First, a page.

Frequently many researchers who have reported the Dahlberg error have concluded that
"the amount of error was small enough" empirically, without any further explanation.
Usually comparative interpretation is difficult when units of measurements are different
or when values are quite different. Measurement error of 1 kg may be considered with
a fairly different importance when we measure body weight of an infant or when we
measure that of an adult. A relative form of Dahlberg error, proportion of Dahlberg
error on the average of two comparative measures, may enable direct comparison of
error sizes between measurements with different units or between measurements with
different means. The relative Dahlberg error (RDE) can be defined as:
RDE = Dahlberg error / mean of two corresponding measurements.
RDE may be used to compare size of random errors even among measures with different
units.
Bland-Altman method: graphical evaluation of measurement error
The Bland-Altman method provides an intuitive method to evaluate if two methods can
be used interchangeably or not.3 The Bland-Altman method is based on visualization
of difference of the measurements by two methods using a graphical method to plot
the difference against the mean of the measurements.
The Bland-Altman method calculates the mean difference between two methods of measurement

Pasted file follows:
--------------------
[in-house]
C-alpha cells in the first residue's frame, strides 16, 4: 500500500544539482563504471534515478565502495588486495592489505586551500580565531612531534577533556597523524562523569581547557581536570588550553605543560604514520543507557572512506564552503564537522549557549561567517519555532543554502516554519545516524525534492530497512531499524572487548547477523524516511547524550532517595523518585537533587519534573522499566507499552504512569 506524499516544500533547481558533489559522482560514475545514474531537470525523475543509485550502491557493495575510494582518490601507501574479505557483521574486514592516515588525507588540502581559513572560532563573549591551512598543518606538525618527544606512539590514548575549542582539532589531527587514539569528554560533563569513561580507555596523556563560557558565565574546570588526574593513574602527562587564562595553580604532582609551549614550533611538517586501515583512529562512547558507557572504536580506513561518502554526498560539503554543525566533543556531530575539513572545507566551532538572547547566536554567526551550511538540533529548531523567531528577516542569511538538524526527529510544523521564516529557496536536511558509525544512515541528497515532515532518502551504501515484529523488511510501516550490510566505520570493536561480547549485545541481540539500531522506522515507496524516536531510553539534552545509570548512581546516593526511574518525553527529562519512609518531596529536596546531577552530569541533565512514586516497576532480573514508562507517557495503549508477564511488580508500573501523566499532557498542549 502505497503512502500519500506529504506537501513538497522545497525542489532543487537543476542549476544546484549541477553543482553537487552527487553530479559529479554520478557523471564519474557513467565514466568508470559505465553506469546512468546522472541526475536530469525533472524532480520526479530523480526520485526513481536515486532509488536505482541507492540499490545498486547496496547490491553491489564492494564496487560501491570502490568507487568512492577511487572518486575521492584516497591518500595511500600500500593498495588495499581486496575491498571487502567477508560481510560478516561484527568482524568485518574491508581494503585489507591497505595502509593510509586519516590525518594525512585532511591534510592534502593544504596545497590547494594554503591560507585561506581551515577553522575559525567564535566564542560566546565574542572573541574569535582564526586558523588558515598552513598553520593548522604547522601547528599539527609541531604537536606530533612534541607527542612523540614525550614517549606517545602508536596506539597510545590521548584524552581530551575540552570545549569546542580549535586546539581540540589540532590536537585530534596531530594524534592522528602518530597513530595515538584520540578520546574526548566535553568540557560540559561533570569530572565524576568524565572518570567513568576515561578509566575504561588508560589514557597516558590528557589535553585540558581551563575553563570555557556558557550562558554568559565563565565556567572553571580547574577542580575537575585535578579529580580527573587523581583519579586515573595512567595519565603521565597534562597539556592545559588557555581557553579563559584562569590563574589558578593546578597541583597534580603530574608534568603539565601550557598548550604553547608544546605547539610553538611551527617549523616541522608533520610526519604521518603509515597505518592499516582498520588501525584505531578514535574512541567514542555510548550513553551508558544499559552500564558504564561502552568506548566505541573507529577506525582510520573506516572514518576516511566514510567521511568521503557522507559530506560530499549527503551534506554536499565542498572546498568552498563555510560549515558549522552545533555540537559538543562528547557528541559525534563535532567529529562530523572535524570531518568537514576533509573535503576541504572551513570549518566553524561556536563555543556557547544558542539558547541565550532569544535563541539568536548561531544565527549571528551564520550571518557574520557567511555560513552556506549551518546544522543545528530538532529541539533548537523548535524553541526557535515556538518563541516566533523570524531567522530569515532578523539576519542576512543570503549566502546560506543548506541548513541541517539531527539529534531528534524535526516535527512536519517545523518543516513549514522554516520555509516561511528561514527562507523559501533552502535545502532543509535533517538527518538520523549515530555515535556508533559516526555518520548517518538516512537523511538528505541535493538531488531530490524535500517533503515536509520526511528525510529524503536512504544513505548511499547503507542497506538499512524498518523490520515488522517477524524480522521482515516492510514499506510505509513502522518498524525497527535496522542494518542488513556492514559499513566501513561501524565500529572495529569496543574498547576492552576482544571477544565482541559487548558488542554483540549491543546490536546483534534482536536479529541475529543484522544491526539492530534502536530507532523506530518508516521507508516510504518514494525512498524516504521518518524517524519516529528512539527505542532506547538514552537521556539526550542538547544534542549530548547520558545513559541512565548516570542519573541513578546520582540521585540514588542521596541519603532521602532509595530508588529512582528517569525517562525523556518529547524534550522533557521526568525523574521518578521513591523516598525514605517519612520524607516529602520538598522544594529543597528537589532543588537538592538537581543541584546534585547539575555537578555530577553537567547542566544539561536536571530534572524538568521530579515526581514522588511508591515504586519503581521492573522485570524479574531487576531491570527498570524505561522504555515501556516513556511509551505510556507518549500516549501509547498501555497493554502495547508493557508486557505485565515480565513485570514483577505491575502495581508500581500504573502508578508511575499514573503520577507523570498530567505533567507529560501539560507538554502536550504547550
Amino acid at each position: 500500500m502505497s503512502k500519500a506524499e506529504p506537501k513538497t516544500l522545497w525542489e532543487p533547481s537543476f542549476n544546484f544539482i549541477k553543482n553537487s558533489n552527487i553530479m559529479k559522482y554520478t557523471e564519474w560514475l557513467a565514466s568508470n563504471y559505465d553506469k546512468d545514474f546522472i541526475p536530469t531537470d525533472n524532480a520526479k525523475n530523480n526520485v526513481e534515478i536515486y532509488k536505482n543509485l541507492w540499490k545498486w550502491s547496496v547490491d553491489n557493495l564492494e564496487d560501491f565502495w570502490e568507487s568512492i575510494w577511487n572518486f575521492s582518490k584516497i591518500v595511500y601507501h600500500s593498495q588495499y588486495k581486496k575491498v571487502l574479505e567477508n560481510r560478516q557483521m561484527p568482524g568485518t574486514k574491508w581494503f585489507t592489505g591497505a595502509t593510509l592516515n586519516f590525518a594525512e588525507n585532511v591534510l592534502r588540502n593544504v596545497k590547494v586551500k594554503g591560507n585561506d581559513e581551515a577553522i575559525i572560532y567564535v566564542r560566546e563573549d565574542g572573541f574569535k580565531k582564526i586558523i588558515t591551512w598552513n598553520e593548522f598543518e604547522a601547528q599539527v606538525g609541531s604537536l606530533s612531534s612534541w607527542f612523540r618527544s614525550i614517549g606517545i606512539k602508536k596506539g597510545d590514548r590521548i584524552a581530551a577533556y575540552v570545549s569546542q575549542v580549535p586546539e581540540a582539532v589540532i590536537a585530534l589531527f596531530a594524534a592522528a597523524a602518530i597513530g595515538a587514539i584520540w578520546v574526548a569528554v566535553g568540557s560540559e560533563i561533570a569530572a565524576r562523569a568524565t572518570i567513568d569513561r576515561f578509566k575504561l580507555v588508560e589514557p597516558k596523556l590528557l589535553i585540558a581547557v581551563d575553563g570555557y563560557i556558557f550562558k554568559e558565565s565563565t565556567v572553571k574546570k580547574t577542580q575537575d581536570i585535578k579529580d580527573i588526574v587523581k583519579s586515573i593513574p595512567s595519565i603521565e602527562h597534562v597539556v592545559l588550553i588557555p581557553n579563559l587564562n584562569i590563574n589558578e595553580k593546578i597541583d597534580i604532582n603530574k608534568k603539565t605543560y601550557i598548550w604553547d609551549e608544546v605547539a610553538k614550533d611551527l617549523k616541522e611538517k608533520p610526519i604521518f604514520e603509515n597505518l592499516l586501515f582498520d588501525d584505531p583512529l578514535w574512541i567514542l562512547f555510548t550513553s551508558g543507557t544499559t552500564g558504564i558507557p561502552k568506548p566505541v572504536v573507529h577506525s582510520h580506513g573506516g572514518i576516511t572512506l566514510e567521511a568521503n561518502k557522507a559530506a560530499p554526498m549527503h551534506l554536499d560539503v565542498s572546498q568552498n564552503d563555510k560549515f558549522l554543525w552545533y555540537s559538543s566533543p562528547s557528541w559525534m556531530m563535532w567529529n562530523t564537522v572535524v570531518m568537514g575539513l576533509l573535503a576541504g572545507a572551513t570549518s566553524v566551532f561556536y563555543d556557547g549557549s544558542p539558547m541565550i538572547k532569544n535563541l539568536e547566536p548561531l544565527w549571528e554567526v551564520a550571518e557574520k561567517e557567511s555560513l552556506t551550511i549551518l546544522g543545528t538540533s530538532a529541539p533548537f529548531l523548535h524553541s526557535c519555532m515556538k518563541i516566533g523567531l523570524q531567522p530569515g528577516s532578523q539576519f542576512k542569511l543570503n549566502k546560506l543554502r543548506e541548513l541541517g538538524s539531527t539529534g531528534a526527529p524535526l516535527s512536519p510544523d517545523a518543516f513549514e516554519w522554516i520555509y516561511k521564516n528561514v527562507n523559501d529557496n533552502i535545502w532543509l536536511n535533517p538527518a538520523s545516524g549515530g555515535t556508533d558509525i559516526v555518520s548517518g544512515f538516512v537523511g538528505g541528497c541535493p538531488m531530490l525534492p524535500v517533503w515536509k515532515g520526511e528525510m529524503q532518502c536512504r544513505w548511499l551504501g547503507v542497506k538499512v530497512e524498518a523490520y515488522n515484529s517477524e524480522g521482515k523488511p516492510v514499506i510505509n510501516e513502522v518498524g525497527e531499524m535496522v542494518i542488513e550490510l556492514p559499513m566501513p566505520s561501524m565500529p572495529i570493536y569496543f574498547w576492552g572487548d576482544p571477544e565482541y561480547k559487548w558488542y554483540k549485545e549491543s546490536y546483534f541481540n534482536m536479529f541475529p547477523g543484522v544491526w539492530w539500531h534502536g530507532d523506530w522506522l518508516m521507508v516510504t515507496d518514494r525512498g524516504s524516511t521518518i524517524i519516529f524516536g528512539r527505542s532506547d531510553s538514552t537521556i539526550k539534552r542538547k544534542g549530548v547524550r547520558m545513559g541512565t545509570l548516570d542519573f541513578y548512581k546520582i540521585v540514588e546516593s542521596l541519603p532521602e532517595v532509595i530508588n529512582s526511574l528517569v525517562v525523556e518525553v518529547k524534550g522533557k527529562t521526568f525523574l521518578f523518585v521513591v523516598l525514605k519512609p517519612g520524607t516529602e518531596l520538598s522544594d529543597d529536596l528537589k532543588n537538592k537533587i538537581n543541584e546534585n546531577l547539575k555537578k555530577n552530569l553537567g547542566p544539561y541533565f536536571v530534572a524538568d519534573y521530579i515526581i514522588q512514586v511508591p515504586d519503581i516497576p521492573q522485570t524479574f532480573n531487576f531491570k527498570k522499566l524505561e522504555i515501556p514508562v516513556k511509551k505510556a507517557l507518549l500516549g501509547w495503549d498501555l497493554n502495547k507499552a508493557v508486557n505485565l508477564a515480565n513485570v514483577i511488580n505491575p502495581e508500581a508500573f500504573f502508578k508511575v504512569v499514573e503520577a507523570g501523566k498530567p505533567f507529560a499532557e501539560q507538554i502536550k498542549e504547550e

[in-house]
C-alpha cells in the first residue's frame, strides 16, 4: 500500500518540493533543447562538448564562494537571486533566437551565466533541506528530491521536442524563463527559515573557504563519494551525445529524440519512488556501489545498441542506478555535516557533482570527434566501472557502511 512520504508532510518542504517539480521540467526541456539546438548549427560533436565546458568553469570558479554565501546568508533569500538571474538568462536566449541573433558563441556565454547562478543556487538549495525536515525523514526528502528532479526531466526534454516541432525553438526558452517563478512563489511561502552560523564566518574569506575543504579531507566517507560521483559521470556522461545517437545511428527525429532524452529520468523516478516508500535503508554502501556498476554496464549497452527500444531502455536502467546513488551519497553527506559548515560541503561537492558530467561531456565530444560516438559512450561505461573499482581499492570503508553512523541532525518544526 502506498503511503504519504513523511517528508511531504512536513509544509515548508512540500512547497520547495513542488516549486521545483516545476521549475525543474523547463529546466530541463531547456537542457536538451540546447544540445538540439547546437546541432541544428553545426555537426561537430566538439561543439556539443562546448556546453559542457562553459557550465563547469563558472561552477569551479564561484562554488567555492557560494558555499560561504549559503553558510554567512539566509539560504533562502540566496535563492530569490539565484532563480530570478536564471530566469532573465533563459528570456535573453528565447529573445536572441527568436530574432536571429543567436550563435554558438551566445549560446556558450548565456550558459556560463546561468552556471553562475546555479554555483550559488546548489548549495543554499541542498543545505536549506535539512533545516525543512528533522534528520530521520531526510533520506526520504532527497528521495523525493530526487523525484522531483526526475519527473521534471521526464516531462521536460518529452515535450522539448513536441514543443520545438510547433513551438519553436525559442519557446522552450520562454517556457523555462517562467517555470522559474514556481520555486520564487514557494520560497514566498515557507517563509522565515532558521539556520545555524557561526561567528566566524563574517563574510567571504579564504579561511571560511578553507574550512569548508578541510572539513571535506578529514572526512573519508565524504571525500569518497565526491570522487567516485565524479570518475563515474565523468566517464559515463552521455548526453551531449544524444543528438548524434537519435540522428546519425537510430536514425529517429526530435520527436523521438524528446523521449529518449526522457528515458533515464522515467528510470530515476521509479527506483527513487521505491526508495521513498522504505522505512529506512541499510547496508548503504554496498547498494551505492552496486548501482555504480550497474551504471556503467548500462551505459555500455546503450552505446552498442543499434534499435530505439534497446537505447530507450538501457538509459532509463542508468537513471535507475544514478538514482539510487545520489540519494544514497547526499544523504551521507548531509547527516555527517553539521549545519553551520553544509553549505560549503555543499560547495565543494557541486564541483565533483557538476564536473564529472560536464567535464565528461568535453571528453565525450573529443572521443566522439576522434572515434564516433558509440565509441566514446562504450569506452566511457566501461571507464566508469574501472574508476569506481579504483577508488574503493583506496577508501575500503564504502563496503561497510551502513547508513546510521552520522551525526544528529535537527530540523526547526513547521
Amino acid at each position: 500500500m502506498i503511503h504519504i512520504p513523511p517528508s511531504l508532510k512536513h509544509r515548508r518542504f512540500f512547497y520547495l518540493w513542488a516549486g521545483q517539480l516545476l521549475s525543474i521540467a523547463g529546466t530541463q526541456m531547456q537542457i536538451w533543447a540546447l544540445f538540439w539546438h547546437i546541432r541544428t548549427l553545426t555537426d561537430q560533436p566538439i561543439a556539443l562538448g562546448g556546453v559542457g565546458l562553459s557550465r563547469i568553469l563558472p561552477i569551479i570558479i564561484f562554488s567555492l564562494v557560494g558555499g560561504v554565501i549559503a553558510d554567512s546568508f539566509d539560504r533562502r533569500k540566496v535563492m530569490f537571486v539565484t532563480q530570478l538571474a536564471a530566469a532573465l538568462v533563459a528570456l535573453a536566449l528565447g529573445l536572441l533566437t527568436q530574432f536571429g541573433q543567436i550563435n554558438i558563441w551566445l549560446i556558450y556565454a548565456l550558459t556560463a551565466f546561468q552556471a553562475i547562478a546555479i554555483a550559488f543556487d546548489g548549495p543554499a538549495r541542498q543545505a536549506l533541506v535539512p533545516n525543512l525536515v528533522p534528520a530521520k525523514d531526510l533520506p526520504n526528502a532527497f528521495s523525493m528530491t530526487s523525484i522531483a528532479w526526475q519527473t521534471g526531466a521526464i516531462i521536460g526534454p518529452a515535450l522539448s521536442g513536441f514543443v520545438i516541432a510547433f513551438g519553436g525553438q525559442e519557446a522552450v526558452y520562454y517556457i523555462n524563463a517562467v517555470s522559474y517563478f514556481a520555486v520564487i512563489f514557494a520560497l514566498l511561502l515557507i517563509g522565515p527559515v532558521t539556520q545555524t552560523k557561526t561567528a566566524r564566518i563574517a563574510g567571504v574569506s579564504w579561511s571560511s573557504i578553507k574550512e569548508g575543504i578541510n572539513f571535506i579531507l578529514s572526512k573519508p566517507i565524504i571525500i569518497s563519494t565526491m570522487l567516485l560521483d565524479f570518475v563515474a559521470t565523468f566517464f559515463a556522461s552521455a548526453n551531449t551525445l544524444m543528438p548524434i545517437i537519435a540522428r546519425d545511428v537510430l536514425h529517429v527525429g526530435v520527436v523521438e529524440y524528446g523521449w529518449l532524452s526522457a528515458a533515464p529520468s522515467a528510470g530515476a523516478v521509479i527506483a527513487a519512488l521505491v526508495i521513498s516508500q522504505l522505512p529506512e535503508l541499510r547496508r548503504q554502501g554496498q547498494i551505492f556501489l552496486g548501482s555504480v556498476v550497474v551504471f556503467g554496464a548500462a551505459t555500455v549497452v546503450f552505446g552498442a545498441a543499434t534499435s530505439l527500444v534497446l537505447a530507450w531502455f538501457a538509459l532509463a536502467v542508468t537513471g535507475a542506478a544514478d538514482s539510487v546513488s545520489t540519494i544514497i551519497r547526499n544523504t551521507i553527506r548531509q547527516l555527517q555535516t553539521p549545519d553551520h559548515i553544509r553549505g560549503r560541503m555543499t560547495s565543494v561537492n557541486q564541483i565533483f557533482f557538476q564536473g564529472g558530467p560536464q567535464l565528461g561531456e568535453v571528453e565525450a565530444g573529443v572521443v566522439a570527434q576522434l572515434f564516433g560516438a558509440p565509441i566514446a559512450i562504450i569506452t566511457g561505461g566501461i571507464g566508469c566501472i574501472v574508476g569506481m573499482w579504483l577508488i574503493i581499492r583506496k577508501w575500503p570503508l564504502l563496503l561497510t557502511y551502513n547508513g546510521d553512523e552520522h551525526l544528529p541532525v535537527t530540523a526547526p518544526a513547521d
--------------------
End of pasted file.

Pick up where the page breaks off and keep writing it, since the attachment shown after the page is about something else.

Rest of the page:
and standard deviation (SD) of the difference, and compute '95% limit of agreement'
as the mean difference ± 2 SD. The presentation of '95% limit of agreement' on the
Bland-Altman plot enables visual judgment of how well two methods of measurement agree.
Smaller range between the limit may be interpreted as better agreement. Figure 1 illustrates
the Bland-Altman plot.
Kappa coefficient: agreement for categorical variables
For dichotomous variables which have only two levels, i.e., dead or alive, presence
or absence, etc., the Kappa coefficient can be used in evaluation of agreement.4 In
a situation that two examiners evaluate whether a patient has an active dental caries
or not, intuitively we could think "overall proportion of agreement", simple proportion
of same responses in their ratings to assess agreement. However there may be a possibility
of agreement only by chance depending on the prevalence of the disease. The Kappa
coefficient considers the possible agreement by chance in the equation.4 For example,
suppose the prevalence of active dental caries is approximately 20% in 12-year old
children. Data of dental caries examination by two examiners may be displayed like
Table 1. Overall proportion of agreement, Po, is simply (15 + 70) / 100 = 0.85. However
we would expect that some degree of agreement may be possible only by chance, Pe,
even though no association between two examiners was assumed. The expected number
is calculated by multiplying marginal numbers and dividing the total number of observation;
the top left cell would have (25 × 20) / 100 = 5 expected numbers, and bottom right
cell would have (75 × 80) / 100 = 60 expected numbers. Kappa corrects the expected
agreement in the formula:
κ = (Po - Pe) / (1.0 - Pe)
where Po is the observed proportion of agreement and Pe is the proportion expected
by chance.
In this case, Pe = (5 + 60) / 100 = 0.65 and Po = (15 + 70) / 100 = 0.85. Therefore,
the Kappa coefficient is calculated as κ = (0.85 - 0.65) / (1.0 - 0.65) = 0.571.
The same Kappa coefficient may be obtained using SPSS, following procedure:

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G Dahlberg, G. DAHLBERG, , G. Dahlberg, … (1940)

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Richard Donatelli, Shin-Jae Lee (2013)